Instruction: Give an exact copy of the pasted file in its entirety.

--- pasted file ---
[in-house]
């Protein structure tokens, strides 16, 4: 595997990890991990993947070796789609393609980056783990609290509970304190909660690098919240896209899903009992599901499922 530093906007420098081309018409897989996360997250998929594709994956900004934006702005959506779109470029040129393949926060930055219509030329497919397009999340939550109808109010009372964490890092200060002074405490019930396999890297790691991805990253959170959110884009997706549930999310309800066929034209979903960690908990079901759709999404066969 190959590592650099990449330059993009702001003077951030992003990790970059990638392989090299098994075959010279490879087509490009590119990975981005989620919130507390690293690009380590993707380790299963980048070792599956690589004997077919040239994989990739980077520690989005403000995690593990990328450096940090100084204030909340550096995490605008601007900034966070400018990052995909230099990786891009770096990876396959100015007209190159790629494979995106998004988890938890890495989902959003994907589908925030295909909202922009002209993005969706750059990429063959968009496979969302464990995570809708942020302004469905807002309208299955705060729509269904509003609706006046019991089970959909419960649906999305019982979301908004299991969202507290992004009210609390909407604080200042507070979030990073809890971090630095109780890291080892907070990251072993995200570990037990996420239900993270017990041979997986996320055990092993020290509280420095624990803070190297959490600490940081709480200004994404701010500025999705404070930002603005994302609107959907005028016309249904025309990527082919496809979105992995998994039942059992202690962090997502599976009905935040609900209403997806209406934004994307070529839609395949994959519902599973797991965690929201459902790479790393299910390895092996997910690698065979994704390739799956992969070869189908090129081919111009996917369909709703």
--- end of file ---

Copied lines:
[in-house]
């Protein structure tokens, strides 16, 4: 595997990890991990993947070796789609393609980056783990609290509970304190909660690098919240896209899903009992599901499922 530093906007420098081309018409897989996360997250998929594709994956900004934006702005959506779109470029040129393949926060930055219509030329497919397009999340939550109808109010009372964490890092200060002074405490019930396999890297790691991805990253959170959110884009997706549930999310309800066929034209979903960690908990079901759709999404066969 190959590592650099990449330059993009702001003077951030992003990790970059990638392989090299098994075959010279490879087509490009590119990975981005989620919130507390690293690009380590993707380790299963980048070792599956690589004997077919040239994989990739980077520690989005403000995690593990990328450096940090100084204030909340550096995490605008601007900034966070400018990052995909230099990786891009770096990876396959100015007209190159790629494979995106998004988890938890890495989902959003994907589908925030295909909202922009002209993005969706750059990429063959968009496979969302464990995570809708942020302004469905807002309208299955705060729509269904509003609706006046019991089970959909419960649906999305019982979301908004299991969202507290992004009210609390909407604080200042507070979030990073809890971090630095109780890291080892907070990251072993995200570990037990996420239900993270017990041979997986996320055990092993020290509280420095624990803070190297959490600490940081709480200004994404701010500025999705404070930002603005994302609107959907005028016309249904025309990527082919496809979105992995998994039942059992202690962090997502599976009905935040609900209403997806209406934004994307070529839609395949994959519902599973797991965690929201459902790479790393299910390895092996997910690698065979994704390739799956992969070869189908090129081919111009996917369909709703």